journey orchestration. So, as you hit the customer journey orchestration,
instead of pushing everyone down a predetermined path, like, "This is the
best way for people to buy," you can now say, "Okay, well, Jonathan
is a high-value customer from a customer lifetime value perspective, and
Jonathan's really unhappy" — that's the prediction. So, actually, what I
want to do is, rather than push Jonathan down an automated route, I want to
connect Jonathan straight to live agents in the contact center.
I think as these things evolve, when we start having
intelligent routing in contact centers, you can start thinking about this type
of technology as a front-end. So, when somebody hits the contact center, how do
I route them most appropriately? If we think Jonathan's happy and going to buy,
well, why don't I just push Jonathan through self-service? If Jonathan might
have an issue with loyalty, well, actually, I probably want him to speak to an
experience employee with high EQ. So, you can start to get very intelligent to
maximize customer service through hyper-personalization, to a degree. Its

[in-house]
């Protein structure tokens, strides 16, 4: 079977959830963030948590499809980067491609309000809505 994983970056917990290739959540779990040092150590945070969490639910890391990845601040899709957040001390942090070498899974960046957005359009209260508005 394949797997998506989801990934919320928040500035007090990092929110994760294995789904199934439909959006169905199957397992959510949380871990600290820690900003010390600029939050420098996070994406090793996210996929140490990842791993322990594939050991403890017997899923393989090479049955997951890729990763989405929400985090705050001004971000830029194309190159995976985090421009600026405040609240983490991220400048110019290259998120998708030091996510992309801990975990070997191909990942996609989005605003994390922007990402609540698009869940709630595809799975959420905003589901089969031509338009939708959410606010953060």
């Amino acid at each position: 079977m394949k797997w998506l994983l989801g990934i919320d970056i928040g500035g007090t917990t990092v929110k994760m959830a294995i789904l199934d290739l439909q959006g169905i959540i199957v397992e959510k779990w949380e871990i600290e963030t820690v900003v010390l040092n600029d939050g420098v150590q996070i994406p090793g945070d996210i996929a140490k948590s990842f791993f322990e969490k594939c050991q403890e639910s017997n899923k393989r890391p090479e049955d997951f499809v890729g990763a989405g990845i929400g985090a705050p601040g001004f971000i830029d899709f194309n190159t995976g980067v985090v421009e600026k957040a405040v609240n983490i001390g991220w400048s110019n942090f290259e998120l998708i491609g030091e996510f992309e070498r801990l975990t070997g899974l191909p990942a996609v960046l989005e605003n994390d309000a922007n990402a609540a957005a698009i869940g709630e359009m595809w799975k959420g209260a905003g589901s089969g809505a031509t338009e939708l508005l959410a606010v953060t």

hyper-personalization based on how I feel about you and how I treat you empathetically.
Even with a chat, if I know how somebody feels when they interact with the
chatbot, with the advent of Generative AI, I can dynamically change the content
to be empathetic.
Sheri Greenhaus: Is there anything that we didn't touch on
that you would like our audience to know?
Jonathan Hawkins: I think the key things for me really are
empathy is a message. You've got to understand how people feel, but it's such a
significant untapped resource. Whether you're thinking about the customer side
or the employee side, the ROI is untapped and spectacular. That's probably the
biggest message — that by doing this, even if you're only improving by 5%,
you're still going to make money on it. It's a no-brainer.